DXOMark have tested the raw sensor output of the GH4. Raw stills have 12.8 stop dynamic range vs 11.7 stops on the 5D Mark III, illustrating just how far ahead almost everyone is on sensor performance over Canon.
The GH4 stills show a marked improvement for a Panasonic sensor. The lowest noise of any Micro Four Thirds sensor and the greatest dynamic range.
With AF performance that in many respects beats a Nikon D4S especially in low light, you have a very underrated stills camera.
Not all of the 13 stops dynamic range translates into 4K video mode but a lot more of it is there than on the GH3 due to the full pixel readout.
Some more measurements (of raw stills)…
My own tests show usable dynamic range on the GH4 in 4K as being roughly equal to the 11 stops I get from raw video on the 5D Mark III. Very impressive for a compressed codec.
However dynamic range improves to around 12 stops on the 10bit HDMI output as does colour depth. There the camera delivers some of the best HD footage on the market, because of a hardware scaler to 1080p in 4K mode. This is similar to the 1D C which does very good 1080p over HDMI when set to 4K in-camera. Instead of pixel binning, the sensor readout is sampled at 1:1 for 4K, then downscaled over the HDMI output to very high quality 1080p.
Does the dynamic range measured by DXOMark have a measurable impact on everyday situations? I have actually just replaced my 5D Mark III for some stills work until the situation with dynamic range improves at Canon. I find when shooting ultra wide angle landscapes in daylight where there’s an enormous variation in light levels across a large section of space, I sorely missed the extra 2 stops of the full frame Sony sensors. I’m now using a Nikon D600 when I need the extra dynamic range along with the brilliant Nikon 14mm F2.8 AF ED as my ultra wide lens. This is £500 on the used market compared to £1300 for the Canon equivalent.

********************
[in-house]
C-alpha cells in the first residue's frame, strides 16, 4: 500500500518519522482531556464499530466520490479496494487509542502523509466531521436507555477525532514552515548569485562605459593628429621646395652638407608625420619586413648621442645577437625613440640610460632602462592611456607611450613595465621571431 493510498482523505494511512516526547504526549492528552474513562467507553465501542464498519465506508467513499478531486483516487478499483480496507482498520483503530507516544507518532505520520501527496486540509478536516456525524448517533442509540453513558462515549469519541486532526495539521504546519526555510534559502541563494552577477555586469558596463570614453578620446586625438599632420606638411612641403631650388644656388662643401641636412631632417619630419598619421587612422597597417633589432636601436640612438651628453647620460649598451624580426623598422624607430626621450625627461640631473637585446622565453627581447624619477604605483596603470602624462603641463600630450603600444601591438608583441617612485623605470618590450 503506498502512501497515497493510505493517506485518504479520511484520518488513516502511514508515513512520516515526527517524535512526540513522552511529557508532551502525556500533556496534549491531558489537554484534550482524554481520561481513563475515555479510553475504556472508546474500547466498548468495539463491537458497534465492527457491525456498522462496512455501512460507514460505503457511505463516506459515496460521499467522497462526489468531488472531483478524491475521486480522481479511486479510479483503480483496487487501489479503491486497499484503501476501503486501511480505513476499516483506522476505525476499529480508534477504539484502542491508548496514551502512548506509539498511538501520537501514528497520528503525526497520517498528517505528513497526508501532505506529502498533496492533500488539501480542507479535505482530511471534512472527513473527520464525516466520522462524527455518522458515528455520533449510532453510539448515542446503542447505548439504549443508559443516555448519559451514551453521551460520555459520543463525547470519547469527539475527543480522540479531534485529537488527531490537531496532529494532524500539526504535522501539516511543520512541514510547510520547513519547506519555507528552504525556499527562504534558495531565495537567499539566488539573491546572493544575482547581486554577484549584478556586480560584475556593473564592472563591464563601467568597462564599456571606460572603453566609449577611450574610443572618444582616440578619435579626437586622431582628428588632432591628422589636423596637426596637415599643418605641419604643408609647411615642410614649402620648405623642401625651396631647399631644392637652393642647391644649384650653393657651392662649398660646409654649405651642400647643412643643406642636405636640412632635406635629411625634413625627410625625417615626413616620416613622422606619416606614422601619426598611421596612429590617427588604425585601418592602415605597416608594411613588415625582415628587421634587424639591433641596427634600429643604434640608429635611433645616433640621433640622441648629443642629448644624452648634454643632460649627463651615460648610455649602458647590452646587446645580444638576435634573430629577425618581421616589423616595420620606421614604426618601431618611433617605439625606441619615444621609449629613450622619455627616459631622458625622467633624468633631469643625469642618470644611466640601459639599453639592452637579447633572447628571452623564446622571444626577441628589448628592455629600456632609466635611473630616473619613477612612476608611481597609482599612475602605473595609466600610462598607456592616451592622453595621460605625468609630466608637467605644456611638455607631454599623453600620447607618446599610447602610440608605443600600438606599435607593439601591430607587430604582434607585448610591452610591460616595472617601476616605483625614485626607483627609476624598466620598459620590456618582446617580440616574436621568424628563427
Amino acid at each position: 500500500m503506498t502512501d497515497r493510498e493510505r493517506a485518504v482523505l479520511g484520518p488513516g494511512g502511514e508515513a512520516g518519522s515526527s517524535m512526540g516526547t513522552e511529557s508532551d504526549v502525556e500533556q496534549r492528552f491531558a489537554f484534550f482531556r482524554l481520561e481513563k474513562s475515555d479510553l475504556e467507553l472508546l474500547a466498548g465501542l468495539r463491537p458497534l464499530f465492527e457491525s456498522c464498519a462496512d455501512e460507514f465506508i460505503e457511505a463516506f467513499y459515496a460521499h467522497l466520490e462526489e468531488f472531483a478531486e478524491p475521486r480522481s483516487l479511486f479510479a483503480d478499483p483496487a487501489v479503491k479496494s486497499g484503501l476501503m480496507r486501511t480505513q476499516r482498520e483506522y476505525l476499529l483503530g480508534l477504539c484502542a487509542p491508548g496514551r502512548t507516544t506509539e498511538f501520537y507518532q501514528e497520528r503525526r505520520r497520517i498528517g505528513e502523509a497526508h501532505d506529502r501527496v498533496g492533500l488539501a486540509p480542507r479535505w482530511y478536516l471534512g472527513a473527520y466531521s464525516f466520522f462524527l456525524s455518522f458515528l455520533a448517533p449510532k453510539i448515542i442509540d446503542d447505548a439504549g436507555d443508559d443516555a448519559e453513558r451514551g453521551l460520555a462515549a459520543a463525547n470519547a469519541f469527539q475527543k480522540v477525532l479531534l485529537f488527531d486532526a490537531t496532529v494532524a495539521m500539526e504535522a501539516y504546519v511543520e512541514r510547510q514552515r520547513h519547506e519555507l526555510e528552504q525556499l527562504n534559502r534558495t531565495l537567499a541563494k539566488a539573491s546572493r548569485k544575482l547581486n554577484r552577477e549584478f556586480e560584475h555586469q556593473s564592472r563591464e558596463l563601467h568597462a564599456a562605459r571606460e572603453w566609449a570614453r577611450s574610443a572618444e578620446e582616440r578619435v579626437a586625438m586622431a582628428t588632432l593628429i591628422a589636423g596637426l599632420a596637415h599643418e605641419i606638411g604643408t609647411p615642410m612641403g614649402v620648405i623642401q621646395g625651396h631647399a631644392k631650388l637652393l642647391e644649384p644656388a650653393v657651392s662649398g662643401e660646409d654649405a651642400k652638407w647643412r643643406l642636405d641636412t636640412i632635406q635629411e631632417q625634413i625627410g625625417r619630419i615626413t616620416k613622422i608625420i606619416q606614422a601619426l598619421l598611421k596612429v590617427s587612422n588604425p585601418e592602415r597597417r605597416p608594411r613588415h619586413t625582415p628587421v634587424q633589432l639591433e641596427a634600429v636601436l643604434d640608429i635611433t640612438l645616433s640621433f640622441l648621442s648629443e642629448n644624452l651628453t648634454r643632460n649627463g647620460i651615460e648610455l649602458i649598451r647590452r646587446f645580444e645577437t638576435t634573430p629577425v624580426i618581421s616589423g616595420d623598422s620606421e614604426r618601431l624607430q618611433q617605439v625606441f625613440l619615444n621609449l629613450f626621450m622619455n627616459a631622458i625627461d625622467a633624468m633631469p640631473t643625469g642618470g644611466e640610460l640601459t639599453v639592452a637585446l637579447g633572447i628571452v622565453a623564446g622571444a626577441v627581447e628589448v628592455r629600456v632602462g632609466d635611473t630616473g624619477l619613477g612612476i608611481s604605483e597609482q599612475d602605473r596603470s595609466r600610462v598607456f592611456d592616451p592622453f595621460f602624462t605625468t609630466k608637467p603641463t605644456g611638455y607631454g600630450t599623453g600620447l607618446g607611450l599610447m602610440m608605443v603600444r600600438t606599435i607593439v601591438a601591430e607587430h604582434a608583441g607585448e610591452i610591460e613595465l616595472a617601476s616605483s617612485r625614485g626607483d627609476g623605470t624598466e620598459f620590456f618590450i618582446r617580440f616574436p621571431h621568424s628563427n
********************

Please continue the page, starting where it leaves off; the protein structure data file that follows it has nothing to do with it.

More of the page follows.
The Nikon D600 has tumbled to £850 on the used market in the UK, where buyers have been scared off it by the dust and oil issue with the shutter on early models. The camera represents a bit of a bargain at that price because it’s identical to the D610 and the shutter problem is a virtual non-issue with most of the units… Nikon have offered to replace the shutter on faulty cameras regardless of warranty status.
For video of course the 5D Mark III has the option of raw with Magic Lantern and far less moire / aliasing but for stills the D600 is perfect.
I love my Canon equipment but the performance of their gear in 2014 is really starting to look dated compared to the competition. I think it is time to expedite the development of a 5D Mark IV, 6D Mark II and 7D Mark II – all with 4K video as standard.